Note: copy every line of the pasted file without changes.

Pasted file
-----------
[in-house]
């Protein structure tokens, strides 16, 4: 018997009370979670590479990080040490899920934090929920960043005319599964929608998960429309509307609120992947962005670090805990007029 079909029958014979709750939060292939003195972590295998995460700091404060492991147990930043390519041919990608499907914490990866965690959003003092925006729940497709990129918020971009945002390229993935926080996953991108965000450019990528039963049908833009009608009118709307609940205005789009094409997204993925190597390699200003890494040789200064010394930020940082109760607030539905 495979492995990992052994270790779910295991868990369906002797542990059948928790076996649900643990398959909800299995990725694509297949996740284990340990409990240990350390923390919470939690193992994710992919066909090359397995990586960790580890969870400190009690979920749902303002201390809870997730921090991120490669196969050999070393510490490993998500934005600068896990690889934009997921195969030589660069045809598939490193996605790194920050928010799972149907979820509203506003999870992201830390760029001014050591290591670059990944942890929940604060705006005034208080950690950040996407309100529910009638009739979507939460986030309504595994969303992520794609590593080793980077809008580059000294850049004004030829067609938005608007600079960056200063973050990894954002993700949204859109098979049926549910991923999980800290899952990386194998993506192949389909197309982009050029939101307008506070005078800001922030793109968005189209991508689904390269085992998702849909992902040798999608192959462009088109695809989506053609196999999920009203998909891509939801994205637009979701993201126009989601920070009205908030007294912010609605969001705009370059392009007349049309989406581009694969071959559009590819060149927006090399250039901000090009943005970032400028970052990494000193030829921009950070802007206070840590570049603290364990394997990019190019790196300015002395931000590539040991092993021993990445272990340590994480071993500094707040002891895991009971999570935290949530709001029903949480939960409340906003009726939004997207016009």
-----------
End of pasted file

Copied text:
[in-house]
């Protein structure tokens, strides 16, 4: 018997009370979670590479990080040490899920934090929920960043005319599964929608998960429309509307609120992947962005670090805990007029 079909029958014979709750939060292939003195972590295998995460700091404060492991147990930043390519041919990608499907914490990866965690959003003092925006729940497709990129918020971009945002390229993935926080996953991108965000450019990528039963049908833009009608009118709307609940205005789009094409997204993925190597390699200003890494040789200064010394930020940082109760607030539905 495979492995990992052994270790779910295991868990369906002797542990059948928790076996649900643990398959909800299995990725694509297949996740284990340990409990240990350390923390919470939690193992994710992919066909090359397995990586960790580890969870400190009690979920749902303002201390809870997730921090991120490669196969050999070393510490490993998500934005600068896990690889934009997921195969030589660069045809598939490193996605790194920050928010799972149907979820509203506003999870992201830390760029001014050591290591670059990944942890929940604060705006005034208080950690950040996407309100529910009638009739979507939460986030309504595994969303992520794609590593080793980077809008580059000294850049004004030829067609938005608007600079960056200063973050990894954002993700949204859109098979049926549910991923999980800290899952990386194998993506192949389909197309982009050029939101307008506070005078800001922030793109968005189209991508689904390269085992998702849909992902040798999608192959462009088109695809989506053609196999999920009203998909891509939801994205637009979701993201126009989601920070009205908030007294912010609605969001705009370059392009007349049309989406581009694969071959559009590819060149927006090399250039901000090009943005970032400028970052990494000193030829921009950070802007206070840590570049603290364990394997990019190019790196300015002395931000590539040991092993021993990445272990340590994480071993500094707040002891895991009971999570935290949530709001029903949480939960409340906003009726939004997207016009």